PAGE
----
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From: "Bruno Luong" <b.luong@fogale.findmycountry>
Newsgroups: comp.soft-sys.matlab
Subject: Re: Dirac Delta Question
Date: Wed, 6 Feb 2013 15:59:08 +0000 (UTC)
Organization: FOGALE nanotech
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"Carl  S." wrote in message <ketqks$3vt$1@newscl01ah.mathworks.com>...

> 
> for example: C = [x(teta) y(teta)] and v(C, t). In this case, is the result of the dirac delta function of v meaningful ? If yes, what is its value ? a vector ?

A Dirac "function" (x is variable) is a distribution. The standard mathematic notation is "delta(x)", and it has zero value every where excepted at x=0 (its "support"), and integral of dirac is 1.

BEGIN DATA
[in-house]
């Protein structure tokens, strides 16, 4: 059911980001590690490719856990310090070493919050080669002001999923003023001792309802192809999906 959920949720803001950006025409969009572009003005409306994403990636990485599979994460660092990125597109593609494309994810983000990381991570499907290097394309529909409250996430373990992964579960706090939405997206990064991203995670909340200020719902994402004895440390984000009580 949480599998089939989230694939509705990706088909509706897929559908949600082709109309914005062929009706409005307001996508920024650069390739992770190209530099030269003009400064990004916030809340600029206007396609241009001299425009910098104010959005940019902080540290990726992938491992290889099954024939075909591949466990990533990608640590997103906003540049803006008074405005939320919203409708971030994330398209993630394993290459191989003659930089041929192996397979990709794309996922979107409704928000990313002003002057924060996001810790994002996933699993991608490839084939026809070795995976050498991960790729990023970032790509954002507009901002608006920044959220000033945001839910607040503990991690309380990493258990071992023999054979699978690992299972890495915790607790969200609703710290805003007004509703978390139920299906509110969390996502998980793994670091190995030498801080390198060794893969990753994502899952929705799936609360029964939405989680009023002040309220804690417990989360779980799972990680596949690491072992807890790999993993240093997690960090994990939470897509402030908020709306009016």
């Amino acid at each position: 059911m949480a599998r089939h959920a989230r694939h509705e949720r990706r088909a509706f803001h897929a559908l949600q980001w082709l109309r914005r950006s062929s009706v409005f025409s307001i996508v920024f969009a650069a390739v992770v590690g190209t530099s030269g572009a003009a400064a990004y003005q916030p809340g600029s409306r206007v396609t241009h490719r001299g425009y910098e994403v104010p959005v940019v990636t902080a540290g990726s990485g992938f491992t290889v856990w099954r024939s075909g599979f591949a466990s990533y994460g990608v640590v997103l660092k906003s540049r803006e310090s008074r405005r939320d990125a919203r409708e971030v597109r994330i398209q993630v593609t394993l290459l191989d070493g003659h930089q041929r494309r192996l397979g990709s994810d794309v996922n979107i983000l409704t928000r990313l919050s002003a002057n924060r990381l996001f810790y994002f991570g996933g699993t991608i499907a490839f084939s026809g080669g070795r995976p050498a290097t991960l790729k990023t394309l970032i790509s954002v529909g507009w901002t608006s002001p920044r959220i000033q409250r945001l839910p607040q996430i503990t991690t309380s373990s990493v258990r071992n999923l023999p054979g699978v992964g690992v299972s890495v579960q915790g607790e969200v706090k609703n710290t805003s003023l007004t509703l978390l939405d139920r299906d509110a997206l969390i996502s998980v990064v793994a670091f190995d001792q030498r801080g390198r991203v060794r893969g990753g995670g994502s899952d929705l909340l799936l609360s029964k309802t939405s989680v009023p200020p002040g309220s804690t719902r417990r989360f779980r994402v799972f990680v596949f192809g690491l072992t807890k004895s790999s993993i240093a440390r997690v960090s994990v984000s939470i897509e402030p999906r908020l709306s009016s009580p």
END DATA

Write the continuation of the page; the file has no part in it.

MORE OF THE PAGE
When one notes f=delta(x - 4), it is a composition of a dirac function with the function (x -> y:=x-4). Meanig that that f is the standard delta that is shifted so that the support is at x=4 (since when x=4, y = x-4=0) .

Many be you want to know g = delta(v(C,t)) (dirac of V), that mean a 2D "function" that has support at the set of points S = { v(C,t) = 0 } (+ some integral property). g is a distribution (function if you like), but is certainly not scalar or vector. 

Bruno